Virtual Movie Nights. It’s always fun to snuggle up with your sweetheart for a movie, even if it’s on the couch at home. If you’re stuck apart this year, you can spend time in front of the screen together. A browser extension called Teleparty is able to sync Netflix, Disney, Hulu, and HBO videos for multiple viewers while also providing a scrolling text chat along the right side of the screen. Don’t forget the popcorn!

Arts and Crafts. A romantic idea for the daring: paint or draw each other while on a video chat application. If that’s a little too intimidating, you could also spend virtual time together being creative with a craft like knitting, cross-stitch, or something else entirely. Plan to gift each other the products of your art creation!

Some Other Tips: If you’re at home together – put away the phones and digital devices, and look for the joy in the little moments spent together. If you’re spending the holiday apart or virtually – get dressed up anyway, and remember this is only temporary.

Happy Valentine’s Day!

Article Source: The Penny Hoarder

 

3 Reasons to File Your Taxes Sooner Rather Than Later

The Federal tax deadline has been extended to May 17, 2021. If you are planning on waiting until a lot closer to that day to get your taxes done, here are three reasons you should really get moving and file your taxes as soon as possible.

Sooner is better regardless of the outcome: The sooner you file, the sooner you’ll get money back if you are getting a refund. If 2020 hit you hard financially, that refund may be something you’ve been banking on. And if you get the opposite result and owe the government money, you’ll have more time to save up and pay. You can’t go wrong filing as early as possible.

You’ll reduce your stress: Filing tax paperwork was probably simple when you were in your 20s. Once life gets more complicated, it’s not quite as easy or quick to file. If you know your taxes will be more difficult than in past years, lessen the stress it might cause by getting started as soon as you have your W-2. Filing early can prevent Tax Day from being a source of stress.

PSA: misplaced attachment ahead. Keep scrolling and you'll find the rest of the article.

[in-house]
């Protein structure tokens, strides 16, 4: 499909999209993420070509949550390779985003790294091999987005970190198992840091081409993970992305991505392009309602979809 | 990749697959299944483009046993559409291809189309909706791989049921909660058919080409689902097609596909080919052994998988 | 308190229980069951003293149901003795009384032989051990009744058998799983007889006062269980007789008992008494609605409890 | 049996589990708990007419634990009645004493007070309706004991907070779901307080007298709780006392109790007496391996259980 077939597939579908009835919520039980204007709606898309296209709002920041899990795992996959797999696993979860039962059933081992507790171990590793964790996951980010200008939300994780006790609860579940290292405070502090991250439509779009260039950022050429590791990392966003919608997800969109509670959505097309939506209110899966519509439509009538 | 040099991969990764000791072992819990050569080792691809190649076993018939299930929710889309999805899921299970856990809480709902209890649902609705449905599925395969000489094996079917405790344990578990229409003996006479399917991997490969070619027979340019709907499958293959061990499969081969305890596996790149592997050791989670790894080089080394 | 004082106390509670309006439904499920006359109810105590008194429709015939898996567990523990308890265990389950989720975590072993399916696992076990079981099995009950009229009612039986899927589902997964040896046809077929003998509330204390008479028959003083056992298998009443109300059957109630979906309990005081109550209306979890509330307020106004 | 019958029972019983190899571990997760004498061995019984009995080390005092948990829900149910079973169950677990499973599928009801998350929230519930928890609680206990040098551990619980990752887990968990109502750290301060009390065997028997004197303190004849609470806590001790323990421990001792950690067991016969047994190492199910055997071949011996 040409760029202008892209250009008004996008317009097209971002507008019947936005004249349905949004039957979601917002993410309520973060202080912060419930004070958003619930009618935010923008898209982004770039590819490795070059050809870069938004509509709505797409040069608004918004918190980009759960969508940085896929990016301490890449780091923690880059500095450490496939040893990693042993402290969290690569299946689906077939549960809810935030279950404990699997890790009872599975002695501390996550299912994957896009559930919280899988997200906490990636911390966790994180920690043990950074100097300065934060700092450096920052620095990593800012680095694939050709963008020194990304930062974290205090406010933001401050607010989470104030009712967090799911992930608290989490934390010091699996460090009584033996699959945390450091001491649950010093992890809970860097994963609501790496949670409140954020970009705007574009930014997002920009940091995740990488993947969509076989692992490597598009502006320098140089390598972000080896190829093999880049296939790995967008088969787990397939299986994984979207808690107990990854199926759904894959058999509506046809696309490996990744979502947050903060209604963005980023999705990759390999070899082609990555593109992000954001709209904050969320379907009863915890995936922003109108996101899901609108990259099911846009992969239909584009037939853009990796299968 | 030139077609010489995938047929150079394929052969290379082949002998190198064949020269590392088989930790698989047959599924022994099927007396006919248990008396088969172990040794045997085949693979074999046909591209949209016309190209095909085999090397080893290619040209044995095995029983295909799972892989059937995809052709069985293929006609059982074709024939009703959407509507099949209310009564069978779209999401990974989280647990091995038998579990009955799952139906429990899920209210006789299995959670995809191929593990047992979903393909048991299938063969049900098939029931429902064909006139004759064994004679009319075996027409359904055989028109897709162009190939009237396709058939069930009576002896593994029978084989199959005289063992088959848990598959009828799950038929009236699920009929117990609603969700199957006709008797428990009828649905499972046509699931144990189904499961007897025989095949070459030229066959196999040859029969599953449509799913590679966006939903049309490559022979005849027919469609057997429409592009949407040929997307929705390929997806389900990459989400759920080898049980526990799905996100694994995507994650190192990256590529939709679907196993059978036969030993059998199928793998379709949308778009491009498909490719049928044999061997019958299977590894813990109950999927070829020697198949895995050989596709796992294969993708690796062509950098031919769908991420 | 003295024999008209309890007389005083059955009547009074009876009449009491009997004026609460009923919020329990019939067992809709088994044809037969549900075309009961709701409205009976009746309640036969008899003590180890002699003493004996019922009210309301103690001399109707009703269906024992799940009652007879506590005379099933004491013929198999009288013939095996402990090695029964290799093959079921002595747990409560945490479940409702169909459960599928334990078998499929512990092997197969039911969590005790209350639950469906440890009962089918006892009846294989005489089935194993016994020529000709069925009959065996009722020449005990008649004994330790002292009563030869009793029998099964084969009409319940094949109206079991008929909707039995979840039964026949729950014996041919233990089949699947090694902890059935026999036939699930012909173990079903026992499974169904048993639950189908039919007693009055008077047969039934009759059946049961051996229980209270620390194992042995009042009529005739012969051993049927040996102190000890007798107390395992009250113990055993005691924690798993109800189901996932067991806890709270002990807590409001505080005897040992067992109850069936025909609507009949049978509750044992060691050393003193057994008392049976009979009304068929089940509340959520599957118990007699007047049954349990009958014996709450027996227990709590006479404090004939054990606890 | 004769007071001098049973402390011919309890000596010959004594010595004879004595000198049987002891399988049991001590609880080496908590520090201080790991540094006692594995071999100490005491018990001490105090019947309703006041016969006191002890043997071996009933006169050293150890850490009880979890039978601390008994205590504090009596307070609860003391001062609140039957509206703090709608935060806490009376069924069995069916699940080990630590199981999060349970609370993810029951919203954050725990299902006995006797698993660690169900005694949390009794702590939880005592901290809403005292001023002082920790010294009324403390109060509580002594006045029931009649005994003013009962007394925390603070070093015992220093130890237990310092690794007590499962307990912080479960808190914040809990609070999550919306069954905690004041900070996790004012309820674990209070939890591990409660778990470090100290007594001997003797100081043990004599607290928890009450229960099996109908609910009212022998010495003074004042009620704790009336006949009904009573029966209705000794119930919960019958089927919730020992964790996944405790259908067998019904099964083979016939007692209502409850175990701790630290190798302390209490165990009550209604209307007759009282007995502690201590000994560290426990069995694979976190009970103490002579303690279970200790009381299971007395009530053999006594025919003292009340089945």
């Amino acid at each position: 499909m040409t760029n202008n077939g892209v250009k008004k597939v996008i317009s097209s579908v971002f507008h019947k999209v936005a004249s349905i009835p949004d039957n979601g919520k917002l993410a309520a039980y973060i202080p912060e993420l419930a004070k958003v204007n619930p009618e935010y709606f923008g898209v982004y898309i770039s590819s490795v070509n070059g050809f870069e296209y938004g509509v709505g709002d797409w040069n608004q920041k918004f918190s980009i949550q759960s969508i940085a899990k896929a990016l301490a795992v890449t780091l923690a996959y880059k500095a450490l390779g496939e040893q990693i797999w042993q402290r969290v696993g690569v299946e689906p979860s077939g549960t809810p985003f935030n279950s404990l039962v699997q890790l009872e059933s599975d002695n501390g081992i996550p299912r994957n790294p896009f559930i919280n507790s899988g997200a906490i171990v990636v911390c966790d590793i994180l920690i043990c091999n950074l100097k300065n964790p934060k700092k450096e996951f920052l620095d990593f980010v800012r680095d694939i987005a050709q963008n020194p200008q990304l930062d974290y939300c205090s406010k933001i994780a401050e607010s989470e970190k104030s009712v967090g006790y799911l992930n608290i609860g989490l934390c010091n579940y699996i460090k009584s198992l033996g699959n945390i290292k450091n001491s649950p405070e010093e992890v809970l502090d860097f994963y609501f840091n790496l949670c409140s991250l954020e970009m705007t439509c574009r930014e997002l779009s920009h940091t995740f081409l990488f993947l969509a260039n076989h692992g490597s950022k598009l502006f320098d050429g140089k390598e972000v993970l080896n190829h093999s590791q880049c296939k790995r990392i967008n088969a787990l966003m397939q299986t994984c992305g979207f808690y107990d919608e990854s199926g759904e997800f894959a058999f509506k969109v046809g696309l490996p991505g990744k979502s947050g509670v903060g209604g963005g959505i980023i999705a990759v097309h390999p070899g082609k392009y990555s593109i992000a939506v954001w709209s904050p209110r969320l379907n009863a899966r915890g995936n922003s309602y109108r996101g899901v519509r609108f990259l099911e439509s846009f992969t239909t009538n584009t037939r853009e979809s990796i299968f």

It’ll be a smoother process: Not only is the IRS less busy at the beginning of the year, but tax professionals typically are as well. Keep this important detail in mind if you’re not filing on your own. If you file online it won’t be a big deal, but if you need a tax professional to help sort you out, you’ll be glad you got started earlier. The closer you get to the tax deadline, the longer the whole process will take (as well as you probably won’t be the only last minute client).

The moral of the story: Start preparing your tax documents and file as soon as possible!

Article Source: CUInsight.com

How to Shape Your Finances in a New Year

This is a good time to make sure your accounts are ready for whatever may come your way in these unprecedented times. Here are a few ways you can make sure your finances are in decent shape as we begin 2021.

Stop acting on impulse: Think about your spending habits. Do you make impulse buys whenever you want? No matter how big or small, impulse purchases can lead to trouble. If you have several entertainment subscriptions, do you know which ones you’d cut if your budget suddenly needed to be tightened? If last year taught us anything, it’s to expect the unexpected. Save as much money as you can, don’t overspend on unnecessary things, and try to keep a tight reign on your budget each month.

Know how to use a credit card: Enjoying the use of a credit card can be risky if not properly managed. Even if you find it easy to pay off your purchases each month and you love earning credit card rewards, what will you do if your financial situation takes an unexpected turn or you lose your job? Don’t spend above your means, and try to always pay your credit card bill off each month so you’re not racking up debt plus interest.

Look ahead to your future: Have you saved enough to enjoy retirement one day? Are you going to be able to leave something to your loved ones? There are often a lot of questions when it comes to your financial future and retirement. Even if you don’t have a child to be your beneficiary, most people are living longer than ever these days and you’ll want to make sure you don’t outlive your savings. If you haven’t checked in with your financial advisor lately, use the unpredictability of last year as an excuse to at least have a quick conversation with them.

Did you know First Financial has an Investment and Retirement Center which offers complimentary retirement consultations to our members?*

Contact one of our Financial Advisors today!

*Representatives are registered, securities are sold, and investment advisory services offered through CUNA Brokerage Services, Inc. (CBSI), member FINRA/SIPC, a registered broker/dealer and investment advisor, 2000 Heritage Way, Waverly, Iowa 50677, toll-free 800-369-2862. Non-deposit investment and insurance products are not federally insured, involve investment risk, may lose value and are not obligations of or guaranteed by the financial institution. CBSI is under contract with the financial institution, through the financial services program, to make securities available to members. CUNA Brokerage Services, Inc., is a registered broker/dealer in all fifty states of the United States of America.

Article Source: CUInsight.com